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Toughness a sign of success

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The Bearcats 72-56 win against Rutgers displayed a toughness they will need to surive the decisive final month of the regular season.

 

CINCINNATI - The Big East grind claims victims every day. This week its claimed more than its fair share.

 

No. 2 Pitt, No. 10 Syracuse, No. 7 Villanova - all left in the wake of an 18-game assembly line of mental and physical tests.

 

The glamour and pizzazz didn't come to town Wednesday night with the Rutgers Scarlet Knights, but all the intensity of Big East basketball sure did.

 

Intensity and toughness oozed from their bodies to their jerseys and eventually onto the scoreboard. Midway through the first half it morphed into swagger. Robert Lumpkins talked trash to Rashad Bishop up and down Fifth Third Arena. James Beatty jumped in the air and pounded his chest as the lead swelled to six points.

 

Every pass, every dribble, every screen was contested. For a team like Rutgers, low on the Big East talent scale, they live pushing the energy needle.

 

Anybody following the Bearcats this season can attest, the Bearcats utilize the same formula.

 

At halftime, Mick Cronin scanned the eyes of a team being beat at its own game.

 

"I didn't' lose it at halftime on them, but I got after (Cashmere Wright and Dion Dixon)," Cronin said. "If there is a loose ball you have to go after it like its gold. We are playing for our lives. It's what we trained all summer for, what are we here for."

 

The response he received in both leadership and effort, served as the latest example of why UC appears as prepared to handle the Big East as in any season during Cronin's tenure.

 

"That's the best second half we have played all year," Cronin said to open his postgame press conference. "We went after loose balls the way we are supposed to go after loose balls. Our effort in the second half was off the charts it was as good as its been in a long time."

 

Wright slid across the floor for a steal that led to a Bishop dunk. Dixon scrambled to swipe and intercept passes and his way to three steals.

 

"They both met the challenge," Cronin said.  

 

The waves of UC pressure forced the Knights into nine second-half turnovers.

 

On the way to the 72-56 victory, the Bearcats outhustled the hustlers. They outlasted the grinders. They outscrapped the scrappers.

 

Anybody skimming box scores Thursday morning won't recognize what that means. UC won a game it was favored to win by double digits.

 

Yet, stepping back from Wednesday night and viewing the conference picture through a long view, finding itself in a midseason brawl and surfacing battered, bruised but victorious speaks volumes about the potential to survive the grind.

 

"They make you beat them," Cronin said. "They will not give you the game. I knew we weren't going to be able to press them and they weren't going to just fold up the tent. We were going to have to grind out a win tonight. We played extremely hard in the second half on both ends of the floor."

 

It also helps the Bearcats hit a few big shots. Rashad Bishop's final field goal of the night, a 3-pointer from the wing, put the exclamation point on what Cronin called "one of the best games of his career," and enough space to put down Rutgers.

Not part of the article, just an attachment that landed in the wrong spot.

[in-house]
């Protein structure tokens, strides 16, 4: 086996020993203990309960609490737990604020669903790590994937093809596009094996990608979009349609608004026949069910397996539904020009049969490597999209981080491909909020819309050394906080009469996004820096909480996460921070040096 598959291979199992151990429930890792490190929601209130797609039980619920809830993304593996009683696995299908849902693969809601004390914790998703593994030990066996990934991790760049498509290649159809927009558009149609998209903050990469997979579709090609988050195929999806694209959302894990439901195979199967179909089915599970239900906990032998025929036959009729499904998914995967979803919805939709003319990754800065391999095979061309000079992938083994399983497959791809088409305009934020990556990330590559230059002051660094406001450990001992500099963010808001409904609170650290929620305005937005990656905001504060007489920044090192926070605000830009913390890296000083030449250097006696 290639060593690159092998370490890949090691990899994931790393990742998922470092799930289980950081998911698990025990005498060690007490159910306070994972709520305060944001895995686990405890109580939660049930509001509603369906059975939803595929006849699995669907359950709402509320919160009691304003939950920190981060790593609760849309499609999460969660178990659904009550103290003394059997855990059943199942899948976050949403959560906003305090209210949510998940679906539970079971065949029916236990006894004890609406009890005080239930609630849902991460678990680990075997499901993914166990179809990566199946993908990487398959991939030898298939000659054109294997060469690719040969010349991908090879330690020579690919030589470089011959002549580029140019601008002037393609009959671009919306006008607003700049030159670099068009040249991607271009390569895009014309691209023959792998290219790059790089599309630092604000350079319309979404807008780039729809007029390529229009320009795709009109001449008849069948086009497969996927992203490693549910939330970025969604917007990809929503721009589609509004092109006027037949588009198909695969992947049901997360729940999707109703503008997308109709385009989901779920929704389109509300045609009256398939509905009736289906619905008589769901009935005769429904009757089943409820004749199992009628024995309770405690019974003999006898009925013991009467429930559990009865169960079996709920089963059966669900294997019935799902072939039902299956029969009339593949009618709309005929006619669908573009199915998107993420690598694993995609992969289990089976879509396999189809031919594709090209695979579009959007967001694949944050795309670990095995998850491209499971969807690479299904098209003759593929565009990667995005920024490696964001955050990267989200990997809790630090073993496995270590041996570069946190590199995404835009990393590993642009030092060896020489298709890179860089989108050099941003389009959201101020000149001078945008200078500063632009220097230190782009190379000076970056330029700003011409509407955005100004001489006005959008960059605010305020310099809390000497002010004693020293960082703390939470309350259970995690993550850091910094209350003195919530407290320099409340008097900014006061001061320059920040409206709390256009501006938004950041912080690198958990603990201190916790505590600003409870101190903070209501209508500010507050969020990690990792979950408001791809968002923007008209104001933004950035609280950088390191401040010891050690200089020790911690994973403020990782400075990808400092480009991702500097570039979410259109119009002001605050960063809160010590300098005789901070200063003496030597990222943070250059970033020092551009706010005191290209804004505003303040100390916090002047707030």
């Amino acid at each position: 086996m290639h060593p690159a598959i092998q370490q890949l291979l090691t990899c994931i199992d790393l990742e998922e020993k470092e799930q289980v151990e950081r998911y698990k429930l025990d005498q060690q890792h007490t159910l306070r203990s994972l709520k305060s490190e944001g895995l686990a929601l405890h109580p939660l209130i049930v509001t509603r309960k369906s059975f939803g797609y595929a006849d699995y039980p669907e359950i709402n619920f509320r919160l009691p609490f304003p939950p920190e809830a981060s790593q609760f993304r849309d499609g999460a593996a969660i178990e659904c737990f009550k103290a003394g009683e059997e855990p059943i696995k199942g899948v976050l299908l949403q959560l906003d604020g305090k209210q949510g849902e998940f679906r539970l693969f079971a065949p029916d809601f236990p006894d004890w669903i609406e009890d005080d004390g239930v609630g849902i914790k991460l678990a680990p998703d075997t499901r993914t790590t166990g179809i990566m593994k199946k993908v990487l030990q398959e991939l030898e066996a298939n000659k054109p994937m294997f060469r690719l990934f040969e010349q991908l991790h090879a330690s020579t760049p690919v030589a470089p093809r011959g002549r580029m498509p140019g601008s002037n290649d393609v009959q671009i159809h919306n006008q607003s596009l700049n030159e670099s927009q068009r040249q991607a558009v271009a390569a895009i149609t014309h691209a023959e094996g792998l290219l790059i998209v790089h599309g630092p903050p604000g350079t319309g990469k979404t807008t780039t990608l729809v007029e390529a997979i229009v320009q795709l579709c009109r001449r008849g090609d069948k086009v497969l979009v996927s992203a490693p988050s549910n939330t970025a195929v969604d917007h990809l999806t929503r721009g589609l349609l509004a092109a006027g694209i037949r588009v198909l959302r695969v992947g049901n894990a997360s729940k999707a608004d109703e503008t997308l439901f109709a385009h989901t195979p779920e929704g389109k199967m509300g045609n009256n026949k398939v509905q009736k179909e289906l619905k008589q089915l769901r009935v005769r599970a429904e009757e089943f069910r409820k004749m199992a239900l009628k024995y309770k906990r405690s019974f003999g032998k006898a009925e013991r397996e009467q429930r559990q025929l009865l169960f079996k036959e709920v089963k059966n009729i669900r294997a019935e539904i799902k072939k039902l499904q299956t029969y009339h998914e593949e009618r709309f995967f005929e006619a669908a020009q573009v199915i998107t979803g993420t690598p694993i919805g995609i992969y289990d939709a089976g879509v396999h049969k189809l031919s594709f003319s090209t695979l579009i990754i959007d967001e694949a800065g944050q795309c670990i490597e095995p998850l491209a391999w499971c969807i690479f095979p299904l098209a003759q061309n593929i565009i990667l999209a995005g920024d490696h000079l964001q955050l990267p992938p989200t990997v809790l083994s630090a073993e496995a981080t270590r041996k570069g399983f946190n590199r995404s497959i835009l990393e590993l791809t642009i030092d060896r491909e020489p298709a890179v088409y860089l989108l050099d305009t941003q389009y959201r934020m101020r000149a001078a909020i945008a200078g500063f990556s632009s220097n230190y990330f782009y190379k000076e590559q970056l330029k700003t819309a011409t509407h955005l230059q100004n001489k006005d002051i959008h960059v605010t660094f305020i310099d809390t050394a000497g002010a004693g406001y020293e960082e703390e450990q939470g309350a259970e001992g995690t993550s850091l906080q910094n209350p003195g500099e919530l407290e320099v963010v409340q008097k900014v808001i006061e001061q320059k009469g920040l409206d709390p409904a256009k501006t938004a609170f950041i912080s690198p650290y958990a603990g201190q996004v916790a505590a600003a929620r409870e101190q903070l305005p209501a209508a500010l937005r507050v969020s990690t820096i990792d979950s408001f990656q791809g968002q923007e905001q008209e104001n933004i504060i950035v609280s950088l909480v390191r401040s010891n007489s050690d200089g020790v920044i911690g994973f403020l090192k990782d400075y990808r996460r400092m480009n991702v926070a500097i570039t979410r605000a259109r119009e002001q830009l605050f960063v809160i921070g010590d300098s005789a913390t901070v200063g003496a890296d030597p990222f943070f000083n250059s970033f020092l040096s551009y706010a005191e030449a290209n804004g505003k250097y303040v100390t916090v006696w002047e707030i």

Bishop finished with 20 points, four assists, two blocks and zero turnovers. As will be the case with the Bearcats all season, more than any of his made shots, Bishop's relentless defense provided the truest impact on the final score.

 

"He may be the best on-the-ball defender in America," Cronin said.

 

Combined with the depth of defensive pressure applied all night, Rutgers couldn't keep pace. With each steal, trap and deflection, the it grinded down.

 

Of course, that's always the plan with this group.

 

"We knew if we try to speed the game up and make them do more dribbling, not necessarily try to turn them over, just the extra dribbles and unnecessary spins and stuff to try to wear them down," said Yancy Gates, who finished with a double-double of 11 points and 12 rebounds. "When we started getting on the stretches on the breaks, Dion got a couple passes off steals just on fatigue passes from their guards. I think that is when it really started to show their legs were started to go on them."

 

The overall effect of the Bearcats depth and energy level wasn't lost on Rutgers coach Mike Rice. 

 

"Every coach probably says no," Rice said when asked if his team was worn down. "But yeah, they always came in waves. I would say that was a factor."

 

Rice said the Bearcats hit them with a right hook and sent to their knees in the second half. In so many ways, the prizefight analogy sums enduring  games one through 18 in this conference. It will be a battle of attrition.

 

Even the strongest fighters in the league are dropping up and down the coast.

 

Cincinnati took the best shot of a Rutgers team and were bounced back onto the ropes. They responded with passion, toughness and urgency.

 

Over the next month and a half, this team will stumble back onto the ropes again, but if they continue to respond as they did in the second half Wednesday night, they will end up surviving the toughest fight in college basketball.

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